There's trouble in Summer Bay! No not the "Home and Away" one; it's a Resort near Florida's Disney World. Guests were given only a short time to escape when a 30m "possible sinkhole" opened at the Resort causing a building to collapse. No-one was hurt in the incident - which means the 105 folk evacuated were much luckier than Florida man Jeff Bush who died in February when the earth opened under his bedroom - swallowing it and him. Hundreds of sinkholes open up in the U.S. each year - and according to a report on news.com.au Florida's "sinkhole season" lasts from the start of the state's rainy season to the end of Summer. As Larry McKinnon, a Sheriff's Office spokesman suggested: Florida is famous for bugs, alligators, pythons, hurricanes and now sinkholes.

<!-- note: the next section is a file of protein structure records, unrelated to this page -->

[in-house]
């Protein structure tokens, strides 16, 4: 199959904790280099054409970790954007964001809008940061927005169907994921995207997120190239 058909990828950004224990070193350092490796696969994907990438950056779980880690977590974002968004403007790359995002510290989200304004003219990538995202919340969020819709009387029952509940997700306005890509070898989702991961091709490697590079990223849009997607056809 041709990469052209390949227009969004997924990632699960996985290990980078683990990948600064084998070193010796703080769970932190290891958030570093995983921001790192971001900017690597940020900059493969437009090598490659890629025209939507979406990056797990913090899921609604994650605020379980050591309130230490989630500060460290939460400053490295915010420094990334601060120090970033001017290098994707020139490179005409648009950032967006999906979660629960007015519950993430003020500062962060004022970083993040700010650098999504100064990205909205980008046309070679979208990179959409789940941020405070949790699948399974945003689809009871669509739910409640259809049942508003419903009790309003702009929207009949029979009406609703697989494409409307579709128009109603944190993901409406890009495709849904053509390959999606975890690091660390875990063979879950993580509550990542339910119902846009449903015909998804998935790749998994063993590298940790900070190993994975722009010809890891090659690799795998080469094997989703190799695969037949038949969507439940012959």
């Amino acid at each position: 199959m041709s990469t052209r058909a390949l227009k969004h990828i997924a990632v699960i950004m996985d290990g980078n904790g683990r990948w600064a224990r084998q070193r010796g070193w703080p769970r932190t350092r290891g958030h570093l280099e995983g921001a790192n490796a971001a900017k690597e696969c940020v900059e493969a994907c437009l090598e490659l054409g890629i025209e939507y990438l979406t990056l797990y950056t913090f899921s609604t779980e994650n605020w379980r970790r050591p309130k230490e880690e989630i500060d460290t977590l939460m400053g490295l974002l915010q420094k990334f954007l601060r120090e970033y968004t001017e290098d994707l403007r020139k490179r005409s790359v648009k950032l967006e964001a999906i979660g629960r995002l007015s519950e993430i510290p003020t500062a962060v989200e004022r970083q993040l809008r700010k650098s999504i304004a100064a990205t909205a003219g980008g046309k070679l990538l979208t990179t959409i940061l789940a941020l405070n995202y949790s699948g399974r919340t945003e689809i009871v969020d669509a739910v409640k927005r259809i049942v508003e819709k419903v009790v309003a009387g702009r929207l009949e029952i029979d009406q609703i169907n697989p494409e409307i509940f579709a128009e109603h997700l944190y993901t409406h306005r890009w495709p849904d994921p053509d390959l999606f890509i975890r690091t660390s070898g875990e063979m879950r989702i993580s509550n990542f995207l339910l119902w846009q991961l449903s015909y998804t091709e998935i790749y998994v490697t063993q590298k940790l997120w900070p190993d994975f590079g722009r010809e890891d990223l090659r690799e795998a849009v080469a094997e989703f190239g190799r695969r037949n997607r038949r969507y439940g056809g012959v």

Tuesday, August 13, 2013

Words ... who's responsible?

Words